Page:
On the 13th of March, Reuters reported a death toll of 60 people in Mozambique and Malawi from cyclone Freddy, which returned to land after it had reached the coast of Madagascar on the 21st of February. At least 6 casualties fell in the Mozambican coastal town of Quelimane, while in Malawi casualties were reported in the townships of Chilobwe and Ndirande in Blantyre, Malawi’s second city. The United Nations Office for the Coordination of Humanitarian Affairs (OCHA) had warned that cyclone Freddy was expected to make landfall near Quelimane in Mozambique’s Zambezia province and warned for flooding in Zambezia and Nampula provinces. The town of Quelimane went into lockdown in advance of the storm.
Last month, more than 171,000 people were affected by the storm following its first landfall, when 27 people were reported to have been killed in Madagascar and Mozambique. In Mozambique, the provinces of Sofala, Gaza and Inhambane were recovering after they had experienced flooding following Freddy’s first landfall. In Madagascar, Freddy made landfall near Manajary, which has already been affected by cyclones Batsirai and Emnati in February 2022 and cyclone Cheneso in January 2023.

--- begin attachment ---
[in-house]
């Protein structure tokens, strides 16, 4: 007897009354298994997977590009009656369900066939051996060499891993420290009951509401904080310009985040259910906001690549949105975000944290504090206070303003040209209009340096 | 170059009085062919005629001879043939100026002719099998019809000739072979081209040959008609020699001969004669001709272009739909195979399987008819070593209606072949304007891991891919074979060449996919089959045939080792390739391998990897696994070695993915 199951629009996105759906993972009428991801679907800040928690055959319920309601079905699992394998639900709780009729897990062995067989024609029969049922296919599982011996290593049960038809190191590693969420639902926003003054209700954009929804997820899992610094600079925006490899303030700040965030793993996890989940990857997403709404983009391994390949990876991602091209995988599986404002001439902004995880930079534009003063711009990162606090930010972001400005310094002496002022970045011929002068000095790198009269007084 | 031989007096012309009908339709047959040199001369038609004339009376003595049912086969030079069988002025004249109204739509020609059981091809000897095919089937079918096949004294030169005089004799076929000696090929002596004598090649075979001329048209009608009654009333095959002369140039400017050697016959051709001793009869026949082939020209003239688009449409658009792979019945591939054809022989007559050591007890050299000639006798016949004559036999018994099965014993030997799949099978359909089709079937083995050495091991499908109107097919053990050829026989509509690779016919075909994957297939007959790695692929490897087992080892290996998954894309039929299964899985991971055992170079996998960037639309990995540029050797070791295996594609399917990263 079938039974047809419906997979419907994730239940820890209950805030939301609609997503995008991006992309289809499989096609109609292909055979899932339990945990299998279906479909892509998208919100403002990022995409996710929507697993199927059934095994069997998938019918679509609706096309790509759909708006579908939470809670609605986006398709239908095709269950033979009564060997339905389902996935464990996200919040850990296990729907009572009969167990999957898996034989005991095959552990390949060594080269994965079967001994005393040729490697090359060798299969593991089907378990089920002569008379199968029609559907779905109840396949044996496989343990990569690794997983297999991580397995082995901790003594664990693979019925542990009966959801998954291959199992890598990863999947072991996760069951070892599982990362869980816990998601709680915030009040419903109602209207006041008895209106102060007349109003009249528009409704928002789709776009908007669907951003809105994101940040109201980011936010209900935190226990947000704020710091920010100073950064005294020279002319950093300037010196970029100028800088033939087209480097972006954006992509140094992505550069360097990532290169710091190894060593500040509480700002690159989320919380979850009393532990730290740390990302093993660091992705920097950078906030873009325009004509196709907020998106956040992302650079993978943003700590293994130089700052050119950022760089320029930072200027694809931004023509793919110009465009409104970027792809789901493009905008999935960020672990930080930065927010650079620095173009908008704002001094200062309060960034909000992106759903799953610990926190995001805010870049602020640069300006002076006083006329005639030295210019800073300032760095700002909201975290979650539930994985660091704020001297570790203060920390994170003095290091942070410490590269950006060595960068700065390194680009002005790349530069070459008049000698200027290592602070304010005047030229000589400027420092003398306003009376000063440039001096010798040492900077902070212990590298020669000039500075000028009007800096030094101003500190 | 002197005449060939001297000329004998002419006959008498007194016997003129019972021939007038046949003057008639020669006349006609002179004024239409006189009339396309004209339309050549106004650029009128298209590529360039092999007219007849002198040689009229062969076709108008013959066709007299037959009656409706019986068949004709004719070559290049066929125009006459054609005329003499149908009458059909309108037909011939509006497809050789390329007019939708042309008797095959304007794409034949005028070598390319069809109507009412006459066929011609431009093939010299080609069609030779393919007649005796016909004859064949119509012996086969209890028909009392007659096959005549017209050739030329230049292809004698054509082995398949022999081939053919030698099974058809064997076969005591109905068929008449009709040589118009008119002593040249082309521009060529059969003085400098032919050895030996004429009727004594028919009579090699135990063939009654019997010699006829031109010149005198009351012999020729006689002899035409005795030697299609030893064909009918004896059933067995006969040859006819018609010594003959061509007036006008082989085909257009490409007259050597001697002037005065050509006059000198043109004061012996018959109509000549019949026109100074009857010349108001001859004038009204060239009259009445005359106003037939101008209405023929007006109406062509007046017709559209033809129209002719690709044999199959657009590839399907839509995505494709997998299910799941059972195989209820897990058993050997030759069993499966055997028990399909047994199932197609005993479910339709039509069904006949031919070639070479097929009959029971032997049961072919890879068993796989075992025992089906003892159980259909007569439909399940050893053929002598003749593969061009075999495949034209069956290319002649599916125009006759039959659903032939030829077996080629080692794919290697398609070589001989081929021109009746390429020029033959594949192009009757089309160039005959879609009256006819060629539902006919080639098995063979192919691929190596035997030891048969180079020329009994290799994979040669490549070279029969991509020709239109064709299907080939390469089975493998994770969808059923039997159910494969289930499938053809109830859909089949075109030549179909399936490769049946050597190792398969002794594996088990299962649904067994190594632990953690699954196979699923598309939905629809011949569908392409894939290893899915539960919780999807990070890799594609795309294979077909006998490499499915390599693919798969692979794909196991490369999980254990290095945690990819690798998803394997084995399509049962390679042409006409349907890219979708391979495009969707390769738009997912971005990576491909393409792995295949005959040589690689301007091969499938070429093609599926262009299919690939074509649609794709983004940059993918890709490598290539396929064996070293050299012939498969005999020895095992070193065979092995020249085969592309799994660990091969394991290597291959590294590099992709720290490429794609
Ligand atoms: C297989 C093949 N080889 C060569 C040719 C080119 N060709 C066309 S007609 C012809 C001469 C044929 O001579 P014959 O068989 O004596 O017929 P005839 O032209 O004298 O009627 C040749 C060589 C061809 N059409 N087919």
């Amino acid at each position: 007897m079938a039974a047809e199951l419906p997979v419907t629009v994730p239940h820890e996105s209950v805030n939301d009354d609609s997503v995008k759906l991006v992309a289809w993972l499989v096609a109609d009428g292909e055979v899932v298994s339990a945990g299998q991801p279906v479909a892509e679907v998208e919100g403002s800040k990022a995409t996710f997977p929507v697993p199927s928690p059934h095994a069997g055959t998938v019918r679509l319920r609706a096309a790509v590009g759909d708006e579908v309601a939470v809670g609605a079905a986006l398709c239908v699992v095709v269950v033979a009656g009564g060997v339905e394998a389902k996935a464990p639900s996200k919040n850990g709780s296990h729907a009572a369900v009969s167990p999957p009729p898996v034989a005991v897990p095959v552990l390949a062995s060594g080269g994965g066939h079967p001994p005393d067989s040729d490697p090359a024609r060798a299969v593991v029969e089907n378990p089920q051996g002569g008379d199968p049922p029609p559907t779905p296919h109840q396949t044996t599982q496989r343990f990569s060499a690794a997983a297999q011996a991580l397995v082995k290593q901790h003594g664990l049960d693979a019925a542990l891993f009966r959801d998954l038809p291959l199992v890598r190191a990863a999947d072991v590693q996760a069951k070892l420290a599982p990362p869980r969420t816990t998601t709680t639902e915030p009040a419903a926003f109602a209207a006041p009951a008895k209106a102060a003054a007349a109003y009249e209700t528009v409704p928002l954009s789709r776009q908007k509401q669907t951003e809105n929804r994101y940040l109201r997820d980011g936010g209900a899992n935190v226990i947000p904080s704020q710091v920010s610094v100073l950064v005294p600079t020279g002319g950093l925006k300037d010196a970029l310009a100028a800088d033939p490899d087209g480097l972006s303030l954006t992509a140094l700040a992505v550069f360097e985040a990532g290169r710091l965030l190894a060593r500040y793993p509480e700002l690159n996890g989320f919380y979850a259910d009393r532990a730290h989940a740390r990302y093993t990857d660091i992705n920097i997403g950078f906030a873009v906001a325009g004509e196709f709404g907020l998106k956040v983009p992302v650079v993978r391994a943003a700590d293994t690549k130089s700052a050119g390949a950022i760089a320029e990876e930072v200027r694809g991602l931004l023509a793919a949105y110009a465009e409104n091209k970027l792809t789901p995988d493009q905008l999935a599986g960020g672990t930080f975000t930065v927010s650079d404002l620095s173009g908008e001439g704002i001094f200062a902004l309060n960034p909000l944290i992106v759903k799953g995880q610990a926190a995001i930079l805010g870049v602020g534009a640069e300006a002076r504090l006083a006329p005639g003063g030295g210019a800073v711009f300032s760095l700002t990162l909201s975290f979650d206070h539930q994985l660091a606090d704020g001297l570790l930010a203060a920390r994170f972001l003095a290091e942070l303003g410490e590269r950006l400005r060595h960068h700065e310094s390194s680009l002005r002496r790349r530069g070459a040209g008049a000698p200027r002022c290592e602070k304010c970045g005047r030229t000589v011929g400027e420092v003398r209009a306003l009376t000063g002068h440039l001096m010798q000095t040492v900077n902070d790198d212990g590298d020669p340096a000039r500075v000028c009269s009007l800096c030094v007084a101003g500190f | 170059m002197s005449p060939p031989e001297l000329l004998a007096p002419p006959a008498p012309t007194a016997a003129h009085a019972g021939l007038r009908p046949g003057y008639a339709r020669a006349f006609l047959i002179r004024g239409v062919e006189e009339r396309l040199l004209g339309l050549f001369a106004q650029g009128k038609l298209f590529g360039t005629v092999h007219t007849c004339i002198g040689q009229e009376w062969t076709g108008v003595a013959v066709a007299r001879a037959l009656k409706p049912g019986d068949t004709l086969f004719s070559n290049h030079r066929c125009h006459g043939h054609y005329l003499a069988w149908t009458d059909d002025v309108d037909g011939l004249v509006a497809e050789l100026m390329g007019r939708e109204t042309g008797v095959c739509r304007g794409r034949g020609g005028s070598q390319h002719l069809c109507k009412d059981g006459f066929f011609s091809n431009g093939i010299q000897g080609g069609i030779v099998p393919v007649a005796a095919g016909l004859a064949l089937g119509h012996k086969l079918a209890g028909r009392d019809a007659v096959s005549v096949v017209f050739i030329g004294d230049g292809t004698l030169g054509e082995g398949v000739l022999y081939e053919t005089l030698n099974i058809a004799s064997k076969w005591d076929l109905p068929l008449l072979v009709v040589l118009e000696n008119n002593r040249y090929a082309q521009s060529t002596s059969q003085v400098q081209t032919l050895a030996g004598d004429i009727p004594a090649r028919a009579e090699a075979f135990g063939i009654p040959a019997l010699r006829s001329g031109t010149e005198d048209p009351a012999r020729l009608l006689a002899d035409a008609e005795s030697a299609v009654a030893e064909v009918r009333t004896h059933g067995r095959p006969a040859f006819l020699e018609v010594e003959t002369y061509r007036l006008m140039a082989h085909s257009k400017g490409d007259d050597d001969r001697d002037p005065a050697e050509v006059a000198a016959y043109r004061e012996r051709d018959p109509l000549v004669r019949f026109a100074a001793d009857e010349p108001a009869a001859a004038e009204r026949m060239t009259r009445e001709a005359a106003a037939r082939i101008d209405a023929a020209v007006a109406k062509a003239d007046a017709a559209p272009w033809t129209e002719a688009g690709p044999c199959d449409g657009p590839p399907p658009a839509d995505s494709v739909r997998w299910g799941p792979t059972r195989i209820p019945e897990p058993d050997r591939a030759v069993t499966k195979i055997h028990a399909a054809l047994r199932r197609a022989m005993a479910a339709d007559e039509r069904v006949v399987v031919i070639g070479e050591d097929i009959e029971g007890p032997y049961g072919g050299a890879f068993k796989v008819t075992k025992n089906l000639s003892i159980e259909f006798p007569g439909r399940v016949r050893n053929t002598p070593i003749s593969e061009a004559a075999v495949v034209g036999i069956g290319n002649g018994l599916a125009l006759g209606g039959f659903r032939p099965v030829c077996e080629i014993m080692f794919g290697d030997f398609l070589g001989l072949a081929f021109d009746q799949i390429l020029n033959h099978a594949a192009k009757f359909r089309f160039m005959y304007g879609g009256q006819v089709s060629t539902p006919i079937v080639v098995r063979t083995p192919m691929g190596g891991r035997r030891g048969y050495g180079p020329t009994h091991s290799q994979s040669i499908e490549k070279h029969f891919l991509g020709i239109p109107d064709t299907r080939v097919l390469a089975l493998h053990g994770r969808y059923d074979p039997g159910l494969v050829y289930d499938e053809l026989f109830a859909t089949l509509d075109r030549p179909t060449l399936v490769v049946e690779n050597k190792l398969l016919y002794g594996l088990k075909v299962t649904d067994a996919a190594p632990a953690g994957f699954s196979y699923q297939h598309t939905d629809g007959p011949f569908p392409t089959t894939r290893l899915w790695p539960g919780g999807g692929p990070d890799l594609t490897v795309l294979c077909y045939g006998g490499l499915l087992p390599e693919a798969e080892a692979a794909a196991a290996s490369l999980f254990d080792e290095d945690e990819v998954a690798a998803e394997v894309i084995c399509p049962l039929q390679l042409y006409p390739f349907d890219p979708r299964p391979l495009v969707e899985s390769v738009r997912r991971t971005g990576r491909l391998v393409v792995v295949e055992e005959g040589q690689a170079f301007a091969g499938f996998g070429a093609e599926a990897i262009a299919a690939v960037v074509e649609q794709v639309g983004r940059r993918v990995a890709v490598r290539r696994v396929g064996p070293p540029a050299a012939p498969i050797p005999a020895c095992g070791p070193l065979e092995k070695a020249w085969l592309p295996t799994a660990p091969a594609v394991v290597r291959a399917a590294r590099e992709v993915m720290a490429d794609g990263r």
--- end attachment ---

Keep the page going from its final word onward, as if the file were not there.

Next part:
Cyclone Freddy is now the most energetic cyclone on record, as well as the longest-lived tropical cyclone ever recorded. The storm developed in western Australia and Indonesia on the 6th of February and has travelled 8,800 km in a westerly direction. It attained category 5 hurricane strength twice over the Indian Ocean and has so far lasted for 35 days. The storm which held the previous record for longevity was Hurricane John, a Pacific storm which lasted 31 days in 1994